The general notion of being a farce extends to the entities contained within: We have, for example, the Half-Realized Poorly-Conceived Terror, which was, unless I’m sorely mistaken, one of the scathing condemnations of earlier LotFP-modules. It’s basically text that can come alive as some form of half-finished art. The creature’s attacks, though, are interesting, capable of leaving tattoos, transform items (or facial features) into lines, and could be considered to be genuinely creative and interesting. The same applies to the other creatures herein, most of which do also get their neat one-page b/w-artworks. There is, for example, a massive maggot-thing, the luck-sucker, which can fart a die-chain debuff (reduce die-size); It can theoretically be slain, but yeah – it’s super-deadly, and at 8 HD, a veritable TPK machine. Like the whole complex.

You see, the main treasure may be valuable, but it also is a super-deadly trap that will annihilate even mid-level parties. There is a way to get it, but it is predicated on not having plundered the complex or the dead bodies inside – and where showing respect for the dead made sense in previous modules, here, it’s just what the critics claimed it’d be. Random.

There is another first here, and one I really dislike: Namely random PC humiliation. There is a creature in the complex (the sole critter sans artwork) that is basically indestructible – a disembodied consciousness that makes the PCs piss and shit themselves, and then animates the feces to attack. And no, PCs can’t be “emptied”; this is not telegraphed in any way. Unlike the “humiliation for information”-angle in “Better than any man”, this is just random humiliation for humiliation’s sake – there is no player agenda or the like. There also is a sadistic trap that can see the PCs caught on an endless stair, though that one is at least creative in its devious implementation.

So yeah, this dungeon is a random, ridiculously lethal meatgrinder. It is a negadungeon that really wrecks PCs to bits, and it is not fair. Even dungeon-crawling veterans may well be TPK’d and call BS on quite a few aspects of this dungeon. Exploration is discouraged actively. (Come to think of it – the horror-end/sub-level at the end of “Better than any man”? You know the one where the character’s DEITY tells them to go back? Isn’t the like pretty much what some folks erroneously claimed that one would be?)

The whole dungeon atop the haunted hill feels like a caricature of a combination of “Death Frost Doom” and “Better than any man” to me.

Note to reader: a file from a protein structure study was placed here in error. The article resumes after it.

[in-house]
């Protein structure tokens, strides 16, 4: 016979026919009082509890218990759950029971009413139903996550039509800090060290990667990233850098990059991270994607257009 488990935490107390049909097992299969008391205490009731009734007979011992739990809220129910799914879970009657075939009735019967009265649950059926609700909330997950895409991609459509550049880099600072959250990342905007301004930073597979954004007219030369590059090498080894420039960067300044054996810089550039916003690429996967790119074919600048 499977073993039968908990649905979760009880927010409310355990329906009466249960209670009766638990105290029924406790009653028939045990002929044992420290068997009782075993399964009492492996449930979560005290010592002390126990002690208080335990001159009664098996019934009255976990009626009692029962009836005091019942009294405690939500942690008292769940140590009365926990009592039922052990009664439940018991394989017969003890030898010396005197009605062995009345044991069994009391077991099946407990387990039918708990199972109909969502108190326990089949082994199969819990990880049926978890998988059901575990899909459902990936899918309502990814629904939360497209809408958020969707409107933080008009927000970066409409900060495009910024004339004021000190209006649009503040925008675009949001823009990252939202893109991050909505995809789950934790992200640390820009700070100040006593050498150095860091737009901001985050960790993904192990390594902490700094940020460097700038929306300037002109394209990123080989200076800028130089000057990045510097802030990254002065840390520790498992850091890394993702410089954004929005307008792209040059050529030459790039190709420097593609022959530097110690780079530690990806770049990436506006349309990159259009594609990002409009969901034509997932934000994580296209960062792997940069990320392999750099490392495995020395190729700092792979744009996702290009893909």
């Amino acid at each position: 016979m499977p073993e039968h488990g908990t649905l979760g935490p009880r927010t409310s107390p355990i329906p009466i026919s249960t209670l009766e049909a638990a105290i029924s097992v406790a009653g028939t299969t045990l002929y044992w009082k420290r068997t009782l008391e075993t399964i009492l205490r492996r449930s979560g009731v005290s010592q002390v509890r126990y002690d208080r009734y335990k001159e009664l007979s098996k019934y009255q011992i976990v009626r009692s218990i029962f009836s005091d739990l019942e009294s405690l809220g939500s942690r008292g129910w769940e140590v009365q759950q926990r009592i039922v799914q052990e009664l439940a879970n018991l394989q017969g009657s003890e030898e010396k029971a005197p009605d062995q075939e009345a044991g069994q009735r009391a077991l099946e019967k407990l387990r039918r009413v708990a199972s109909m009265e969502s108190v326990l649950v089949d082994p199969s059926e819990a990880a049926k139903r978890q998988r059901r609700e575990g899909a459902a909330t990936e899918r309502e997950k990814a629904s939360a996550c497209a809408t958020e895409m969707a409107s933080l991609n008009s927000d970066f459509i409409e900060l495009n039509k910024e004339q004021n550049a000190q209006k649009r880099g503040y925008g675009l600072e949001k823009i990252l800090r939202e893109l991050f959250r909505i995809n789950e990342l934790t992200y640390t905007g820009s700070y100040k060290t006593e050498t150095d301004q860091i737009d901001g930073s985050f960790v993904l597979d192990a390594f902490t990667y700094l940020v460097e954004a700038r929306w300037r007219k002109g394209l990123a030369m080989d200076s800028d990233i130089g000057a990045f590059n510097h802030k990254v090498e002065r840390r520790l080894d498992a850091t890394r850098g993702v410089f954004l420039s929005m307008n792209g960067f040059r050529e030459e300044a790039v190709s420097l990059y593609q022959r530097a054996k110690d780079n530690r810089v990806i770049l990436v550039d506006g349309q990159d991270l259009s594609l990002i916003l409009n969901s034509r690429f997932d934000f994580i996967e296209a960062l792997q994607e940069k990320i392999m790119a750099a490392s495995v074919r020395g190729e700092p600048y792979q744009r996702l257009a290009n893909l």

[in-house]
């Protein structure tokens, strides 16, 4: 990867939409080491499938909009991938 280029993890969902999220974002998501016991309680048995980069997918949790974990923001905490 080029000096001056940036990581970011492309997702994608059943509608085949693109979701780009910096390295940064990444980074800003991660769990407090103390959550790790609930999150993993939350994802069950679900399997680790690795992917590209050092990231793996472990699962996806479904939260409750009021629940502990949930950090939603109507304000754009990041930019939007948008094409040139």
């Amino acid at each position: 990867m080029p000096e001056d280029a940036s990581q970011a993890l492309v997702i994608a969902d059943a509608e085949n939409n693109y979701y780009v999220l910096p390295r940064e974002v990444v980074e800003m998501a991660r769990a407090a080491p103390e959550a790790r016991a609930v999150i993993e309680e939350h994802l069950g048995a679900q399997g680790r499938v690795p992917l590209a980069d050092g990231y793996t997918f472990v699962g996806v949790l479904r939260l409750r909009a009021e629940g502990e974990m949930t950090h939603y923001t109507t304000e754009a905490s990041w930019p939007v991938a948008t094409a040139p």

Anyhow, the cult. If the dungeon is a scathing troll of the claims re dungeon-design and structure, the cult is all about the gritty stuff that more prude people may be offended by. The cult is basically a sex-cult that worships the penis-walker. I never though I’d write those words in sequence. The penis-walker is a ginormous, walking penis-shaped alien, with retractable filaments coming from the head. The entity is actually misunderstood; it’s a potent telepath/empathy of sorts, and it releases emotions as clouds – which are thoroughly misinterpreted by the primitive human brain. The poor, crash-landed dick-alien just wants home to its mate (who is, as it can glean, coupling with another member of its species back home), and the humans and their orgies? They miss the point. Not that the PCs will ever know. It takes Intelligence 30 to understand the penis-walker and realize that the whole satanic cult thing is actually a horrible misunderstanding. So, it’ll be more likely that the PCs slay the 0 HD creature. How the cult takes this? No idea. Nor do we get stats for the pseudo-satanic sex cultists. But, as noted before, this is another red herring. One that the PCs probably only notice if they observe the village, as opposed to running into the death trap dungeon…

Conclusion: Editing and formatting are very good on a formal and rules-language level. Layout adheres to a 2-column b/w-standard, and the module sports quite a few nice b/w-artworks. The handout letter is nice, and so is the cartography. The map of the dungeon, alas, does not come with a player-friendly, key-less version. The print copy is stitch-bound, and the pdf comes fully bookmarked for your convenience.

James Edward Raggi IV’s “Fuck for Satan” is basically post-modernism at its most hipster-like, in a negative sense, coming finally to RPGs. It takes the whole aspect of meta-playfulness with the reader/referee/player, and wraps it in a trollish “So you think that’s what I wrote? Well, all right, I’ll give you the hack job my modules ostensibly are!” One can’t help but feel a certain degree of admiration regarding the 0-fucks given attitude here.